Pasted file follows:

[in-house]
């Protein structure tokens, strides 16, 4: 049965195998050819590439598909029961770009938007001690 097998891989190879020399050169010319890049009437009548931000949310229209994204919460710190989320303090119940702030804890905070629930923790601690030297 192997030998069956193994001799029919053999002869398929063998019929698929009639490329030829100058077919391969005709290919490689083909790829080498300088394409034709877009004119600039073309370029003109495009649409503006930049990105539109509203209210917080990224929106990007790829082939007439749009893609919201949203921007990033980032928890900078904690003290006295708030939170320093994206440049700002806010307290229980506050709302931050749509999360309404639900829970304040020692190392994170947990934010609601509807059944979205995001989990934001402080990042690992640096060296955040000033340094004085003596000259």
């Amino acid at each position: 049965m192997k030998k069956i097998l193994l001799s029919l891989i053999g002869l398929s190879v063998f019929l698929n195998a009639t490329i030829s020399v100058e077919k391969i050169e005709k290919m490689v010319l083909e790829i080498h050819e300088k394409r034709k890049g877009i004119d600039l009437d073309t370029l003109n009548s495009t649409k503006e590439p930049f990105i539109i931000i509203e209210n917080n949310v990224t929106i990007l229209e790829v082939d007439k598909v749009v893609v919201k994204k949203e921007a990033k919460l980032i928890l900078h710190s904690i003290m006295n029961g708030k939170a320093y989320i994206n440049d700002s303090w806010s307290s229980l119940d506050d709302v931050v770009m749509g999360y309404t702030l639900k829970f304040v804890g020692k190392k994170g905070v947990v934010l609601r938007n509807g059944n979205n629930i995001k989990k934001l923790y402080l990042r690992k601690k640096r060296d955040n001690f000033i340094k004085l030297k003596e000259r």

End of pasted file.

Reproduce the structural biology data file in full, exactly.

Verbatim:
[in-house]
């Protein structure tokens, strides 16, 4: 049965195998050819590439598909029961770009938007001690 097998891989190879020399050169010319890049009437009548931000949310229209994204919460710190989320303090119940702030804890905070629930923790601690030297 192997030998069956193994001799029919053999002869398929063998019929698929009639490329030829100058077919391969005709290919490689083909790829080498300088394409034709877009004119600039073309370029003109495009649409503006930049990105539109509203209210917080990224929106990007790829082939007439749009893609919201949203921007990033980032928890900078904690003290006295708030939170320093994206440049700002806010307290229980506050709302931050749509999360309404639900829970304040020692190392994170947990934010609601509807059944979205995001989990934001402080990042690992640096060296955040000033340094004085003596000259």
């Amino acid at each position: 049965m192997k030998k069956i097998l193994l001799s029919l891989i053999g002869l398929s190879v063998f019929l698929n195998a009639t490329i030829s020399v100058e077919k391969i050169e005709k290919m490689v010319l083909e790829i080498h050819e300088k394409r034709k890049g877009i004119d600039l009437d073309t370029l003109n009548s495009t649409k503006e590439p930049f990105i539109i931000i509203e209210n917080n949310v990224t929106i990007l229209e790829v082939d007439k598909v749009v893609v919201k994204k949203e921007a990033k919460l980032i928890l900078h710190s904690i003290m006295n029961g708030k939170a320093y989320i994206n440049d700002s303090w806010s307290s229980l119940d506050d709302v931050v770009m749509g999360y309404t702030l639900k829970f304040v804890g020692k190392k994170g905070v947990v934010l609601r938007n509807g059944n979205n629930i995001k989990k934001l923790y402080l990042r690992k601690k640096r060296d955040n001690f000033i340094k004085l030297k003596e000259r």